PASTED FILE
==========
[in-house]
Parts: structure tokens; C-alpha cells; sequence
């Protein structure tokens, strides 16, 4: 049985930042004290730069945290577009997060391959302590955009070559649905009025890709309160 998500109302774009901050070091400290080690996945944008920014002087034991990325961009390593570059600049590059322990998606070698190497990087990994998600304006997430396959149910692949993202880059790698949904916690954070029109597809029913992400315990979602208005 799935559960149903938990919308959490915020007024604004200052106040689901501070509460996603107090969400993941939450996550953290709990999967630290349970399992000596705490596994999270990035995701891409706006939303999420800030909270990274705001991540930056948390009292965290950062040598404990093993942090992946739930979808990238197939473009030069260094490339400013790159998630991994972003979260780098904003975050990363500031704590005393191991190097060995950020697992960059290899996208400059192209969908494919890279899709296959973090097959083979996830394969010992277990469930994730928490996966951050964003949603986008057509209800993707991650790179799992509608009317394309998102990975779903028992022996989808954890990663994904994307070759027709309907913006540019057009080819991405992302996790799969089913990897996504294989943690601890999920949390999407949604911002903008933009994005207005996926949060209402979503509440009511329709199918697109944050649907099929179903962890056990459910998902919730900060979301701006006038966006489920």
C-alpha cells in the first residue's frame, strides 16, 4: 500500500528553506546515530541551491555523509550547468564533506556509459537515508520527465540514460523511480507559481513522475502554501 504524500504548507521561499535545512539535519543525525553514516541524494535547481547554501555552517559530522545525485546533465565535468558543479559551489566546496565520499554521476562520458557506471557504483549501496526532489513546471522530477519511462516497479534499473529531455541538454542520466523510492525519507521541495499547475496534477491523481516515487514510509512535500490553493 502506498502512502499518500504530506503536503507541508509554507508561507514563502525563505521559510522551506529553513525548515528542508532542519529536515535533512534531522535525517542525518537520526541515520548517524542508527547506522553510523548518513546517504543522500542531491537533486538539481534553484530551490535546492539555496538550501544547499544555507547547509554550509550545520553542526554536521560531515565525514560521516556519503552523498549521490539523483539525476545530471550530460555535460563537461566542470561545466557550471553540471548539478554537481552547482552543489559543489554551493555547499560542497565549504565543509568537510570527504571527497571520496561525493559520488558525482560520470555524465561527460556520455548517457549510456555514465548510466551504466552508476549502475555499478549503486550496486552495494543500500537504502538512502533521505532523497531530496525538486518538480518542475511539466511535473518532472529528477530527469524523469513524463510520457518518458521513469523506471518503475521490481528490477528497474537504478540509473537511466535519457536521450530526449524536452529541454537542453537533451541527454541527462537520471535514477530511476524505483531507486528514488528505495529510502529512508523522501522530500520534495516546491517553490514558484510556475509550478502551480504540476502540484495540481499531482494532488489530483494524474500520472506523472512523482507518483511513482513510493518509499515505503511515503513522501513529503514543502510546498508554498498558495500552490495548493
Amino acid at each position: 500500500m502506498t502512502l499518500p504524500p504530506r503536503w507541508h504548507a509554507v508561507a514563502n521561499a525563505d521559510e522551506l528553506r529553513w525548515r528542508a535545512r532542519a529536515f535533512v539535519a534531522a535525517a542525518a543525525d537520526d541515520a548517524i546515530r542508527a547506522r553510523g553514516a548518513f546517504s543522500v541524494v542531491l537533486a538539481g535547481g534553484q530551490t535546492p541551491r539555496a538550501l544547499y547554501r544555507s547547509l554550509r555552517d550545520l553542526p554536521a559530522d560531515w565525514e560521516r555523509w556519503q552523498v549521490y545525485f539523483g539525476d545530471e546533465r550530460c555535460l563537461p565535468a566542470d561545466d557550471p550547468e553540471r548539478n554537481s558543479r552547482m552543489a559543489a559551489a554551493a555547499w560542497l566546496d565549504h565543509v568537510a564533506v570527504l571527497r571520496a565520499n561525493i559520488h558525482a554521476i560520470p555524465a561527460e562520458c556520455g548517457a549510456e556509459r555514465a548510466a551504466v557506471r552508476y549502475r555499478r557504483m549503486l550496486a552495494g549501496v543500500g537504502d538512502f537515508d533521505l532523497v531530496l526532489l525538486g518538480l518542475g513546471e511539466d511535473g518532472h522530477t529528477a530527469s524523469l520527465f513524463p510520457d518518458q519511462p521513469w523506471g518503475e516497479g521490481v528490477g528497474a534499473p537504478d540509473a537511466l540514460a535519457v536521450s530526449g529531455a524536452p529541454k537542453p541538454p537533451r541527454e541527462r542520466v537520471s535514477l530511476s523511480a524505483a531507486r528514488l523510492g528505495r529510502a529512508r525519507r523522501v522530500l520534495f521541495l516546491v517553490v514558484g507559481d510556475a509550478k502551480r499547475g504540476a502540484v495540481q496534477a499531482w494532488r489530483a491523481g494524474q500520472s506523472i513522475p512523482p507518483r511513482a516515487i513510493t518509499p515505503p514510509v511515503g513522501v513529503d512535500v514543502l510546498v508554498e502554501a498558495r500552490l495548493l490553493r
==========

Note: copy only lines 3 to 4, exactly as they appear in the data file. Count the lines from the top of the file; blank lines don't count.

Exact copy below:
């Protein structure tokens, strides 16, 4: 049985930042004290730069945290577009997060391959302590955009070559649905009025890709309160 998500109302774009901050070091400290080690996945944008920014002087034991990325961009390593570059600049590059322990998606070698190497990087990994998600304006997430396959149910692949993202880059790698949904916690954070029109597809029913992400315990979602208005 799935559960149903938990919308959490915020007024604004200052106040689901501070509460996603107090969400993941939450996550953290709990999967630290349970399992000596705490596994999270990035995701891409706006939303999420800030909270990274705001991540930056948390009292965290950062040598404990093993942090992946739930979808990238197939473009030069260094490339400013790159998630991994972003979260780098904003975050990363500031704590005393191991190097060995950020697992960059290899996208400059192209969908494919890279899709296959973090097959083979996830394969010992277990469930994730928490996966951050964003949603986008057509209800993707991650790179799992509608009317394309998102990975779903028992022996989808954890990663994904994307070759027709309907913006540019057009080819991405992302996790799969089913990897996504294989943690601890999920949390999407949604911002903008933009994005207005996926949060209402979503509440009511329709199918697109944050649907099929179903962890056990459910998902919730900060979301701006006038966006489920």
C-alpha cells in the first residue's frame, strides 16, 4: 500500500528553506546515530541551491555523509550547468564533506556509459537515508520527465540514460523511480507559481513522475502554501 504524500504548507521561499535545512539535519543525525553514516541524494535547481547554501555552517559530522545525485546533465565535468558543479559551489566546496565520499554521476562520458557506471557504483549501496526532489513546471522530477519511462516497479534499473529531455541538454542520466523510492525519507521541495499547475496534477491523481516515487514510509512535500490553493 502506498502512502499518500504530506503536503507541508509554507508561507514563502525563505521559510522551506529553513525548515528542508532542519529536515535533512534531522535525517542525518537520526541515520548517524542508527547506522553510523548518513546517504543522500542531491537533486538539481534553484530551490535546492539555496538550501544547499544555507547547509554550509550545520553542526554536521560531515565525514560521516556519503552523498549521490539523483539525476545530471550530460555535460563537461566542470561545466557550471553540471548539478554537481552547482552543489559543489554551493555547499560542497565549504565543509568537510570527504571527497571520496561525493559520488558525482560520470555524465561527460556520455548517457549510456555514465548510466551504466552508476549502475555499478549503486550496486552495494543500500537504502538512502533521505532523497531530496525538486518538480518542475511539466511535473518532472529528477530527469524523469513524463510520457518518458521513469523506471518503475521490481528490477528497474537504478540509473537511466535519457536521450530526449524536452529541454537542453537533451541527454541527462537520471535514477530511476524505483531507486528514488528505495529510502529512508523522501522530500520534495516546491517553490514558484510556475509550478502551480504540476502540484495540481499531482494532488489530483494524474500520472506523472512523482507518483511513482513510493518509499515505503511515503513522501513529503514543502510546498508554498498558495500552490495548493